on the local community door knobs]
Reason I say this is the Baptists have their view of Daniel and Revelation. Some
of the other nearby churches have their views of Daniel and Revelation.
Since they have THEIR TRUTH and know it, why hear the SDA slant to Daniel
and Revelation.
Except our hand bills sometimes look more SCARY!

Of course it does allow our church pastor to REPORT – 1 Evangelistic Effort for
2018. CHECK!! CHECK!! and report how much it cost to do so.


four people i know who are new in my church all came in through a prophecy seminar…there are several others, as well, whom I don’t know personally…would these people be adventists today without the prophecy seminars…i doubt it…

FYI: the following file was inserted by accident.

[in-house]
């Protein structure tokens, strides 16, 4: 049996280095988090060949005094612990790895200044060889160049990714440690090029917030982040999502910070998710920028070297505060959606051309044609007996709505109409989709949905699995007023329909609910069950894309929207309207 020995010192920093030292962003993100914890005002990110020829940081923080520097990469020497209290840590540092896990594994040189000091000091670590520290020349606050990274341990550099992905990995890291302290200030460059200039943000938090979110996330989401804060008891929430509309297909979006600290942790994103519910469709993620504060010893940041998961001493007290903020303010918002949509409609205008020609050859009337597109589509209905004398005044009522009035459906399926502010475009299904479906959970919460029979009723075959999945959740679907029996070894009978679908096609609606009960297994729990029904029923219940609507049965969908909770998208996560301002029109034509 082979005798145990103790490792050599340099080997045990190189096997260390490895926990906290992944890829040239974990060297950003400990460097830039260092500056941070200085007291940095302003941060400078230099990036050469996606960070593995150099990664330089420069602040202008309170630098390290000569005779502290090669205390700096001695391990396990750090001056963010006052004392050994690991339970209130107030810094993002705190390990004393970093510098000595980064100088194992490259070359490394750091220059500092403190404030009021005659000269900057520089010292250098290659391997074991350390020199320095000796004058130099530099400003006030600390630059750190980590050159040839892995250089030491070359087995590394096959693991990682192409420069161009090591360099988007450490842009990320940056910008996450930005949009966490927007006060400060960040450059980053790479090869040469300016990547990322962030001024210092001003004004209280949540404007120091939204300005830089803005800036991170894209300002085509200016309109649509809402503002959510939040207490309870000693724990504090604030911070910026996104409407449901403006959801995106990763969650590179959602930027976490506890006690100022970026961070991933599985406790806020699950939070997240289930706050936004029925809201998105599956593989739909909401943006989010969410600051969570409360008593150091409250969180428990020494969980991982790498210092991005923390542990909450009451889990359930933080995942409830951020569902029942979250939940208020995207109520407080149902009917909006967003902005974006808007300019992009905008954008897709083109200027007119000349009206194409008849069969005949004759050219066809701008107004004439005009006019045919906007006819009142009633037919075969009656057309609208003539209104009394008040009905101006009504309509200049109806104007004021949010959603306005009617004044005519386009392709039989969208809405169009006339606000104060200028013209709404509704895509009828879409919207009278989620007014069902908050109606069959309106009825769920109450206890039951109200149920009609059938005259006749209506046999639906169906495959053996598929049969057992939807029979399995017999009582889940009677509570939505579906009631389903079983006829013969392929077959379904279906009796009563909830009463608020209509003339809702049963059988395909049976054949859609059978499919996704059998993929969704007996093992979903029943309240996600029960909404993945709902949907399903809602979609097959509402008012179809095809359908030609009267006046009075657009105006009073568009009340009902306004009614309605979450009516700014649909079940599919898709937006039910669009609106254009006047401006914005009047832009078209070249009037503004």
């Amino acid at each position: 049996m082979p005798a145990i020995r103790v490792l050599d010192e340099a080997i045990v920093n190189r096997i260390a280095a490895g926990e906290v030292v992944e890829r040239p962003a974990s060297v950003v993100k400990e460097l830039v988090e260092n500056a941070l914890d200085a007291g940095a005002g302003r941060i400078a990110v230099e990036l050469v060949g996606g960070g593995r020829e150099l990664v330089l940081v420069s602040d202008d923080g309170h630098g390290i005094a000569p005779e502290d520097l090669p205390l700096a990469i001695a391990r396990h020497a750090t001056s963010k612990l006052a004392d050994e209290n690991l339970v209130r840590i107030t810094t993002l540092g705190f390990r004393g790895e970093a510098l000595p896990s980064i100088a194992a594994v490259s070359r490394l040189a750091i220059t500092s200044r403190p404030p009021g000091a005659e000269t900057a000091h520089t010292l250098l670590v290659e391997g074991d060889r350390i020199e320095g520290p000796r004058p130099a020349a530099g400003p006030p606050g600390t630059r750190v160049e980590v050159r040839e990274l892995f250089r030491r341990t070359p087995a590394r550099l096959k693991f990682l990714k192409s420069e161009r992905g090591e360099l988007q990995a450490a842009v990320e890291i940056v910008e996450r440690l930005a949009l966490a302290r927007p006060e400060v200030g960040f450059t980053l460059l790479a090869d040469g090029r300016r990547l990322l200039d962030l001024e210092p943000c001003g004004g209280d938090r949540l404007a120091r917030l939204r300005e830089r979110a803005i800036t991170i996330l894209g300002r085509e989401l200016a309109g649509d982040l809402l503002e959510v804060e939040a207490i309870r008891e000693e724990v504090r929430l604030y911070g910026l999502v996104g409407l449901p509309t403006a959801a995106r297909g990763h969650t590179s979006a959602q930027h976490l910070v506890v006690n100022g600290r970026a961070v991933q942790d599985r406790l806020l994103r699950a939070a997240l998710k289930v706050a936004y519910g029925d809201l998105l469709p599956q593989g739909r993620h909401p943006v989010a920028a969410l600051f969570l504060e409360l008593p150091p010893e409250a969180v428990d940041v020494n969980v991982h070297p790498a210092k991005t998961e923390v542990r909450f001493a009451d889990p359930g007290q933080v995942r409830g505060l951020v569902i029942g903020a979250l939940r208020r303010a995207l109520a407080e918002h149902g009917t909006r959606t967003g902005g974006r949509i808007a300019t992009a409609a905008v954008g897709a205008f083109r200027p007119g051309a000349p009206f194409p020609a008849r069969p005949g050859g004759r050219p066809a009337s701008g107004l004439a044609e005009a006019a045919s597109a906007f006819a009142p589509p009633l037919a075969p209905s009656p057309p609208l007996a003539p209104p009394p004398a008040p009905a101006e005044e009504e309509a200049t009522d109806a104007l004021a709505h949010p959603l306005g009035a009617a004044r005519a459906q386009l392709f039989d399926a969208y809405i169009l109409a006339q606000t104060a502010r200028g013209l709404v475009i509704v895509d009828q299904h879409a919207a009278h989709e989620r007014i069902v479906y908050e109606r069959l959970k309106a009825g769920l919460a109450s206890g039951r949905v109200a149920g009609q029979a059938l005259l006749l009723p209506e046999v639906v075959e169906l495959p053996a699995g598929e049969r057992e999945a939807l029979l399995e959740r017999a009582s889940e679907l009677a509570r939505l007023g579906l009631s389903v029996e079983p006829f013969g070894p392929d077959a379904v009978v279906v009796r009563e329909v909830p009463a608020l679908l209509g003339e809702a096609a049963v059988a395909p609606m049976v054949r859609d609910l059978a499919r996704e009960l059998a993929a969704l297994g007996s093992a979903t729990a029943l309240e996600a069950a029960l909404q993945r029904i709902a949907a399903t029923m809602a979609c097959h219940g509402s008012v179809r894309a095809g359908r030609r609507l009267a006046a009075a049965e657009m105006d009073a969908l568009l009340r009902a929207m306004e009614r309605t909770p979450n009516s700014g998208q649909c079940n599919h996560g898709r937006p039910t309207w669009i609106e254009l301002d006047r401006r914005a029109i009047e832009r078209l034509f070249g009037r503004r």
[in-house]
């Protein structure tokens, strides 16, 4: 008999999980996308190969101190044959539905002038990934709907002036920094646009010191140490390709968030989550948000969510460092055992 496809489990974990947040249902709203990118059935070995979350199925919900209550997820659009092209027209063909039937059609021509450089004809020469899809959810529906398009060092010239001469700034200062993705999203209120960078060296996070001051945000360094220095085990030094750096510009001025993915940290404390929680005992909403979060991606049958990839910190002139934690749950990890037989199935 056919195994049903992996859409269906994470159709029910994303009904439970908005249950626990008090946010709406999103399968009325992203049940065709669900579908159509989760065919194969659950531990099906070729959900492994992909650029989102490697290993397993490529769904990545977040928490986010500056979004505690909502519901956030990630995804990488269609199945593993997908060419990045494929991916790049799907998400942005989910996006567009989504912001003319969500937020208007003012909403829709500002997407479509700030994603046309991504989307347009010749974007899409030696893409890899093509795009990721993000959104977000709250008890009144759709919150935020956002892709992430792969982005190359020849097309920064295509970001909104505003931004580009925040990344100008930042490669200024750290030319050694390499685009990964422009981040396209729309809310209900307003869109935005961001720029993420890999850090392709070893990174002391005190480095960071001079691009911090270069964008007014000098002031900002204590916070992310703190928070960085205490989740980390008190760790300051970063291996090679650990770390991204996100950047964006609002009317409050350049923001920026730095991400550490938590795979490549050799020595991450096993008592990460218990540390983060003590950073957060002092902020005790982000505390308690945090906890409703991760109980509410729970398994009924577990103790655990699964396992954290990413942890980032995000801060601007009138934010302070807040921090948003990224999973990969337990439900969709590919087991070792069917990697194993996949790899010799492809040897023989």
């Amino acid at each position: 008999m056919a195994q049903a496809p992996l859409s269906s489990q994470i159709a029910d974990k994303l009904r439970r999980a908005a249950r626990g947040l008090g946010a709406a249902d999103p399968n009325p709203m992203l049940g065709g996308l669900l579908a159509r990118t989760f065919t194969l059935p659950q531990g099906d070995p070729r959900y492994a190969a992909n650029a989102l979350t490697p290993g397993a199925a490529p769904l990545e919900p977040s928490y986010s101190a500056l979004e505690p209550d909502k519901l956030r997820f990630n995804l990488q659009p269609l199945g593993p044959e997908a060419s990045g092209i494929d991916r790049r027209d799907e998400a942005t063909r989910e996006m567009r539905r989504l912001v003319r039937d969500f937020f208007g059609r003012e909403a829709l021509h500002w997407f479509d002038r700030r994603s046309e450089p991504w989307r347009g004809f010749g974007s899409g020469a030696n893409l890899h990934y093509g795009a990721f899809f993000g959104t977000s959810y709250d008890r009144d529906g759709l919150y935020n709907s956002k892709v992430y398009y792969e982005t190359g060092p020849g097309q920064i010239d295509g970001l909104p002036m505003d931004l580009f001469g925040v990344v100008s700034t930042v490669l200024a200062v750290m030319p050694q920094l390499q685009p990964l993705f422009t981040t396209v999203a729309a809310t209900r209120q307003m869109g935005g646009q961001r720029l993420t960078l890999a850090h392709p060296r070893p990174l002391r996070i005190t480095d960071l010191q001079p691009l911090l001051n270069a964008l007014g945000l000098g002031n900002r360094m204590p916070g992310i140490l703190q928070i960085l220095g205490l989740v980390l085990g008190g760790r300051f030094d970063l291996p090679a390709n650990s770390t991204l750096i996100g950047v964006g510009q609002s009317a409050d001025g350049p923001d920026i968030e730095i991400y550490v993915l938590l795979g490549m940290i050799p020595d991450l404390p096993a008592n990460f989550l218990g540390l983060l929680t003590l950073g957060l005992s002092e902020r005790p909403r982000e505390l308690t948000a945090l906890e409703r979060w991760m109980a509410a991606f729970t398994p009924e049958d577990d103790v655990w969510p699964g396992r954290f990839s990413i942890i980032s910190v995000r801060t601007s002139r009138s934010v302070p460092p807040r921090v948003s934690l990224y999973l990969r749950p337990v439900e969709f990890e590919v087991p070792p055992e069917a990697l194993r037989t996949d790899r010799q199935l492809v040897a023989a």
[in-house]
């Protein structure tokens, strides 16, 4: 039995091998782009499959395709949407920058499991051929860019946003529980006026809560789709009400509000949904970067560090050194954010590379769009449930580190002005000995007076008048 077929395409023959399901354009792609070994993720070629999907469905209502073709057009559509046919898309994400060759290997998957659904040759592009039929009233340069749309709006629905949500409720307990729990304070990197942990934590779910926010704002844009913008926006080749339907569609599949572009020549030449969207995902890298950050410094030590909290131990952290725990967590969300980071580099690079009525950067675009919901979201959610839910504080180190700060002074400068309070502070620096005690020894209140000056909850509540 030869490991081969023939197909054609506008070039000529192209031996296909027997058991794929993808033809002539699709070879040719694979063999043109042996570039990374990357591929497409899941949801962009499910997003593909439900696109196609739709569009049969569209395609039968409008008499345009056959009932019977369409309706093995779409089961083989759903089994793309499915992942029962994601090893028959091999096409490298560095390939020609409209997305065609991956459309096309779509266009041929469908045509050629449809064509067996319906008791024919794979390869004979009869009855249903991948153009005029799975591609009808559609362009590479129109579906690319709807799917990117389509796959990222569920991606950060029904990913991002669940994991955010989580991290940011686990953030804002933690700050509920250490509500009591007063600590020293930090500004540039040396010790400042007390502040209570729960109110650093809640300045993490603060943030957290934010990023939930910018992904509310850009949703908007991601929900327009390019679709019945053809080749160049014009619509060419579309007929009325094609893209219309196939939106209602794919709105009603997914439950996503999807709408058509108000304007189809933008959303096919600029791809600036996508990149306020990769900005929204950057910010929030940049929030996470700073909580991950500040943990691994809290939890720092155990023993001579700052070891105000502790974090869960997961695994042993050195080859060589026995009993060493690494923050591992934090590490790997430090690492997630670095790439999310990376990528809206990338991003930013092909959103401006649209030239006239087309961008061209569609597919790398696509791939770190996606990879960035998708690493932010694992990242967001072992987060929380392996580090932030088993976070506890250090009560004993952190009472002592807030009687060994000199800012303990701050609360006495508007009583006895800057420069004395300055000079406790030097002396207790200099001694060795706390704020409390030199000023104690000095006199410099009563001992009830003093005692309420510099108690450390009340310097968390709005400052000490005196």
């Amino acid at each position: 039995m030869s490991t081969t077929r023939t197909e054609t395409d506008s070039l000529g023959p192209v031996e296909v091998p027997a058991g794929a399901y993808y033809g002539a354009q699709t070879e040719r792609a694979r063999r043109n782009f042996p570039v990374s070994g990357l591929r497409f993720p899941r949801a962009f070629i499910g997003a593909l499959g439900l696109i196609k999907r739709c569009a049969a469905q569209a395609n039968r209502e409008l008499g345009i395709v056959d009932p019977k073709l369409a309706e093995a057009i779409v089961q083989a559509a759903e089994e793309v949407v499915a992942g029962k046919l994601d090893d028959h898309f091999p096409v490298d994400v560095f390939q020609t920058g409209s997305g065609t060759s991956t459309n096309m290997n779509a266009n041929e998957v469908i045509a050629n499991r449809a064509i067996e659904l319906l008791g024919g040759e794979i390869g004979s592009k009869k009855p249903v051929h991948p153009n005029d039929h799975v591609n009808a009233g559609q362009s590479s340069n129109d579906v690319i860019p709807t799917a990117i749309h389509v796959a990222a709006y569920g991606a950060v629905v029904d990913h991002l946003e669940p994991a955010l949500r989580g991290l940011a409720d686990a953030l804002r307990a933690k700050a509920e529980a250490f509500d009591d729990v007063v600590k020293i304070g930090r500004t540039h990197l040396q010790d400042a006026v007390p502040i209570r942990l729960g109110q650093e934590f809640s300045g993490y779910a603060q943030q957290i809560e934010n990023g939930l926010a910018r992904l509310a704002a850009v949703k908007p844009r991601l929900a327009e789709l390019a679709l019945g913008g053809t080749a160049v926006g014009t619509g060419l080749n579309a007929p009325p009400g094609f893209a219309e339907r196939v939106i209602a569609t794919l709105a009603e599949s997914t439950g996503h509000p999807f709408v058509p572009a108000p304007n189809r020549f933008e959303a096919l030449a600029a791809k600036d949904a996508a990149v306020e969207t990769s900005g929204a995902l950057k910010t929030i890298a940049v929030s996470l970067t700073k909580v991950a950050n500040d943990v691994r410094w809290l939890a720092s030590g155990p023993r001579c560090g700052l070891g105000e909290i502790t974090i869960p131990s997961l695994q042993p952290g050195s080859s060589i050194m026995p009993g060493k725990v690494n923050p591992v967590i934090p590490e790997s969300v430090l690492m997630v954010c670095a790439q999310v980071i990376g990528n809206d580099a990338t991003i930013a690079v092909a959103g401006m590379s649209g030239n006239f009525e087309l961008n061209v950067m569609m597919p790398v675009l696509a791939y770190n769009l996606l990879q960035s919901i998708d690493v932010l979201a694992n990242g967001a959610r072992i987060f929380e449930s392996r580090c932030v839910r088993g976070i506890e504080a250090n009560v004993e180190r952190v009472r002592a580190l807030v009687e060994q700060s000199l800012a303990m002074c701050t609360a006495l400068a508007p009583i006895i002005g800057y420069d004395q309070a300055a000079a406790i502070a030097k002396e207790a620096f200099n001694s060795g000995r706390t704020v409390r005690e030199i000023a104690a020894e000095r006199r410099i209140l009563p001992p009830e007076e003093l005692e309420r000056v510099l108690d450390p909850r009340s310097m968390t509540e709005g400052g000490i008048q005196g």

these seminars do work…they may not be for people who’ve grown up in the church, who’ve heard it all before…but almost everyone is curious about the future, at least to some extent, and the fact that Daniel and Revelation can be explained in terms of historical events does interest people…

i’ve heard the jehovah’s witnesses’ and mormon take, which I don’t find convincing at all, in addition to parts of Revelation explained in the united church…the advantage of the adventist version is that it’s thorough and comprehensive…it doesn’t skip over entire chapters…it explains the past, the present and the future…and if you accept the premises, especially the year-day principle, it does add up…

i think the essence of adventism is apocalyptic…i don’t think we are what we are without it…